Brad Prowse: 100 years ago in Nevada County — March 1915
Special to The Union
The Vitagraph Players are filming a movie, The Chalice of Courage, at Jones Bar, starring Miss Aileen Allen. The actress was in the freezing water for several hours. At one point, the Downieville stage was filmed crossing the bridge as part of the movie.
The Union celebrates 20 years as a morning paper.
Britain and France ban all trade between Germany and the outside world.
Rain starts in the 2nd and again on the 9th. Then unsettled or fair until more rain at month’s end.
Germans in a fury — determined to break Russian lines at any costs.
Frank Fischer, who pled guilty to an attempted holdup at Truckee, gets probation.
Mary Pickford — America’s sweetheart — will be filming around the snow country. She’ll return in summer to complete the film.
George Bennett dies in Grass Valley from gangrene.
Brigadier General Scott, Army Chief of Staff, goes to Utah to treat with Paiute Indians there.
There’s a moonlight skate at the Armory tomorrow night.
Brunswick mine reports it took in $343,869 last year with $94,000 paid out as dividends.
There are 419 olive trees in the county.
A double-reel electric hoist will be installed at the Providence mine.
Miss Francis Doom, a teacher here for 42 years, was honored at the Elks Club – she has no plans to retire.
A U-Bet’s Goodwin mines, 50 ore carts are secretly robbed at night.
Three steamers are sent to the bottom by German submarines.
The much-heralded ‘twilight sleep’ anesthetic will be used at Jones Hospital — a patient can be awake during an operation but feel no pain.
An American Legion of 250,000 men to act as a reserve army is being formed. Col. Roosevelt is ready to join as are his four sons.
Boys destroying street lamps will face arrest if they don’t stop.
Ambrose Bierce, noted American short story writer who disappeared in Mexico in 1913, is reported to be in England, assisting in drilling Lord Kitchener’s new army.
Nevada City will have a new movie house, probably on Commercial Street.
The U.S. ship William P. Frye is sunk by Germans — Wilson sends a note of protest.
The Larue home at Race and Auburn streets burned down.
Highway robbery will be subject to the death penalty if a bill in Sacramento passes.
A Carnegie library will be erected on Mill Street — $15,000 already appropriated.
Col. Cook, Lincoln’s bodyguard, dies in Washington. He was off duty the night the president was slain.
Cattleman Jess Sanford of Pleasant Ridge weds Nettie Calvin of Dutch Flat.
Noted aviator Lincoln Beachey, exhibiting before crowds in Oakland, crashed his new monoplane in the mudflats. He died of drowning, not the crash. He was considered the most skillful of American aviators.
A 20 stamp mill at the Plumbago mine burned — $20,000 loss.
George Sneath and Ray Donaldson — charged with an offense against a small girl. $2,500 bail.
A compulsory education bill in Sacramento will allow for homeschooling.
The Fuhr family will be planting fruit trees on Banner Mountain.
Two skeletons, one of an immense man, the other a smaller woman, were found in a cavern in Pennsylvania — geologists feel they belong to a prehistoric race.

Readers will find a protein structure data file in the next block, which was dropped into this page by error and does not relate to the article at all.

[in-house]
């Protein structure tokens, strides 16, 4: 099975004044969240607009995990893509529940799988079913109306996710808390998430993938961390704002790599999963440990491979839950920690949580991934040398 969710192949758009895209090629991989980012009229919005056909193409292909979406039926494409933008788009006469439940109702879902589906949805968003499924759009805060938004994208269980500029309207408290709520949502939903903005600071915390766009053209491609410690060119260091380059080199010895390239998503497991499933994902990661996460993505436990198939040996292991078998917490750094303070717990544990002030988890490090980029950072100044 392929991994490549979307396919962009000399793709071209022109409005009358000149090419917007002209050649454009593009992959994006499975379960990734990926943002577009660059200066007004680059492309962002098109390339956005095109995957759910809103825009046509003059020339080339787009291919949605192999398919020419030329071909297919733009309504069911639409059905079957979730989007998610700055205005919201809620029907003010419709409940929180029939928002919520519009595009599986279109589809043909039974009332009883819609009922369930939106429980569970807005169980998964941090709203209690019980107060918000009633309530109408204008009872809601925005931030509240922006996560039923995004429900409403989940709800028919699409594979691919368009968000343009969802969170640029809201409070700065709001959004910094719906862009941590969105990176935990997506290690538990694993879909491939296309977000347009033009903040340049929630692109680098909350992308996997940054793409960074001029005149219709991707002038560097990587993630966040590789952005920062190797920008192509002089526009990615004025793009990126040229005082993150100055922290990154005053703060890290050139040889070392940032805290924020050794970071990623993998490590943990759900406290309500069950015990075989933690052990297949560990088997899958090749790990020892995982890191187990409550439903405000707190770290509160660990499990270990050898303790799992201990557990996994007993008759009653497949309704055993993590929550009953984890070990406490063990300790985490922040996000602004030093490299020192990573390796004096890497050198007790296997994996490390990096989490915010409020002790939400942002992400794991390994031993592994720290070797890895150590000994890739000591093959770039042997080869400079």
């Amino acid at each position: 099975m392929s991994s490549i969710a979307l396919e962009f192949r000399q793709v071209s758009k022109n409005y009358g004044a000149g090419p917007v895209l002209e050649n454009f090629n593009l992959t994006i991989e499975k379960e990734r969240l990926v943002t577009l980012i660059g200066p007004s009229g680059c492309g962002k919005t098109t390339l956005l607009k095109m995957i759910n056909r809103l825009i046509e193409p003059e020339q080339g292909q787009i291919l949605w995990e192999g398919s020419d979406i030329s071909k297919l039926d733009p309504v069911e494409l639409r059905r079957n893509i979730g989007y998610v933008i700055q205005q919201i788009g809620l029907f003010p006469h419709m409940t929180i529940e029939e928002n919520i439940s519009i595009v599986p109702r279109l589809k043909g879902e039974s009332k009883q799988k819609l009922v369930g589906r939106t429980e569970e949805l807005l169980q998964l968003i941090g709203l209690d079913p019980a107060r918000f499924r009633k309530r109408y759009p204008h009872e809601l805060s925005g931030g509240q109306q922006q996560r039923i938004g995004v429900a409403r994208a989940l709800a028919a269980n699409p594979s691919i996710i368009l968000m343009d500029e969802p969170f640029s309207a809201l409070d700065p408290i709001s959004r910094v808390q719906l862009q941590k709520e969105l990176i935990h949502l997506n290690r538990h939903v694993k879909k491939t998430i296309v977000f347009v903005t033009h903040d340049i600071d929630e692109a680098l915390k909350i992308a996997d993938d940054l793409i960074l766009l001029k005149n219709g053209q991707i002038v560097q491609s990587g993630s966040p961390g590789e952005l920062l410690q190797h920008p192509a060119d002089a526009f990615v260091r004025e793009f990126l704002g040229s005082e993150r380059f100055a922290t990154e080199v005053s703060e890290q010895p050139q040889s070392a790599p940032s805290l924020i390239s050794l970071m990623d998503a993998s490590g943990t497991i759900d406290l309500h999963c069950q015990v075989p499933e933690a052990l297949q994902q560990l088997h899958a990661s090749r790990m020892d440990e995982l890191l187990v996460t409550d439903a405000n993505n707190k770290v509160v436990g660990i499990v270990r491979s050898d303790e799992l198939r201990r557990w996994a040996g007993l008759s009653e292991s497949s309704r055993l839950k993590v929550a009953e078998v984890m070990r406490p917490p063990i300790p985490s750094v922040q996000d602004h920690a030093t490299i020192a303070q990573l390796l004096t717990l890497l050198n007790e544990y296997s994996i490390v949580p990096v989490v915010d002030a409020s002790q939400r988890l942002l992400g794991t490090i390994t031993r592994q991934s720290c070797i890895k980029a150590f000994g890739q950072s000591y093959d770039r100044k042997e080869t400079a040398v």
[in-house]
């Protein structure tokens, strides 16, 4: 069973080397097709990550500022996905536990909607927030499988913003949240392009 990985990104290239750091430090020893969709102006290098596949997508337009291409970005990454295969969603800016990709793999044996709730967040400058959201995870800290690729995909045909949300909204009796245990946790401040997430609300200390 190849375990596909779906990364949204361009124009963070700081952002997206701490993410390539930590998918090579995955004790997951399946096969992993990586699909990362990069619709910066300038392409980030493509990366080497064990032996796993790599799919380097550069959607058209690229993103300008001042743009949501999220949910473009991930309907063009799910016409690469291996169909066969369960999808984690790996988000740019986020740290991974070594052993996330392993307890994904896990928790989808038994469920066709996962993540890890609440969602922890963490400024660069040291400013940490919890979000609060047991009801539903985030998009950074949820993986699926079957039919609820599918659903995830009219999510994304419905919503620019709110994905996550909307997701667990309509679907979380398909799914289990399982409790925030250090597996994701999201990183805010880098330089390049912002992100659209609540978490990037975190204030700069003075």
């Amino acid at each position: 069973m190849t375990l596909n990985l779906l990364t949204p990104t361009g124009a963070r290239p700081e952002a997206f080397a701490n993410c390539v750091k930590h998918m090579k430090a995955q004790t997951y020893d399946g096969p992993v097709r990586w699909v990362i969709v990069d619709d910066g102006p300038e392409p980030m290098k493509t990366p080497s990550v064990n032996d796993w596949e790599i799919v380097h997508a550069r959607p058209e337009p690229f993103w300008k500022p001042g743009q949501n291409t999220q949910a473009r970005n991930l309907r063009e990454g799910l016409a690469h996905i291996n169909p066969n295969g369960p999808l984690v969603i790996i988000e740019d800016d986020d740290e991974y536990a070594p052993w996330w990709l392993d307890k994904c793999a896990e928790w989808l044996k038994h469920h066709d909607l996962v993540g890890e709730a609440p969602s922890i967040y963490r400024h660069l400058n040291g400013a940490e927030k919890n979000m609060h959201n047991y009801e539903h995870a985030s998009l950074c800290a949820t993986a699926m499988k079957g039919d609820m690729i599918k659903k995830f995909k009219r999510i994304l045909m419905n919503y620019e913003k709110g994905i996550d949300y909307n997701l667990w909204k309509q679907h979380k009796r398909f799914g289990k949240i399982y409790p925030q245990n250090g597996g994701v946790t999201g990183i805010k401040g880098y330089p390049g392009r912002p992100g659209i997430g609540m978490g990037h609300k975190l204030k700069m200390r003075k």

The Nevada City Band scored a success in the first of a number of concerts — this one given from the balcony of the National Hotel.
Allied fleet loses three battleships in the Dardanelles — two British, one French.
One-eyed Bill Larson, a self-styled cowboy, ‘borrowed’ a horse from his employer, John Ryan, traded that for a second horse and was last seen high-tailing it through North San Juan.
General Scott returns from Utah — has made peace with Paiutes.
John Tin Loy is clearing 12 acres near the trolley line — plans to put in pears and a garden.
In Atlanta, detectives Dan Lehon says that Leo Frank, convicted of killing Mary Phagan, is innocent — Jim Conley, a janitor, is the more likely suspect. Says Frank was convicted as a peace offering to the public, already upset by a string of murders without arrests.
A man said to be Death Valley Scotty is prospecting on the Yuba River.
Sheriff Martin has a fortune in jail — Joe Fortune who got 120 days for assaulting Nightwatchman Titus in Truckee.
An Indian ‘arsenal’ has been discovered on the Nevada Road by the Gordon ranch — 60 arrowheads found so far.
America suffers its first submarine deaths as boat F-4 sinks near Honolulu harbor with 21 men aboard.
Daniel Hinckley, who built the first stamp mill in Grass Valley and is the last of the San Francisco vigilantes, died in Oakland.
George Lay returns from San Francisco with a new Studebaker delivery truck for Alpha hardware.
Sir Arthur Conan Doyle has brought his famous detective, Sherlock Holmes, back in a new book, The Valley of Fear.
Miner Richard Scadden, 62, passes away.
Robert Lincoln, son of the late president and an attorney for the Pullman Company, will talk with a Federal Commission about the conditions thousands of negro porters work under.
J.O. Lunger, manager of Sumpter’s Cafe in Grass Valley, lost a brother, Archie Lunger, on the submarine F-4.
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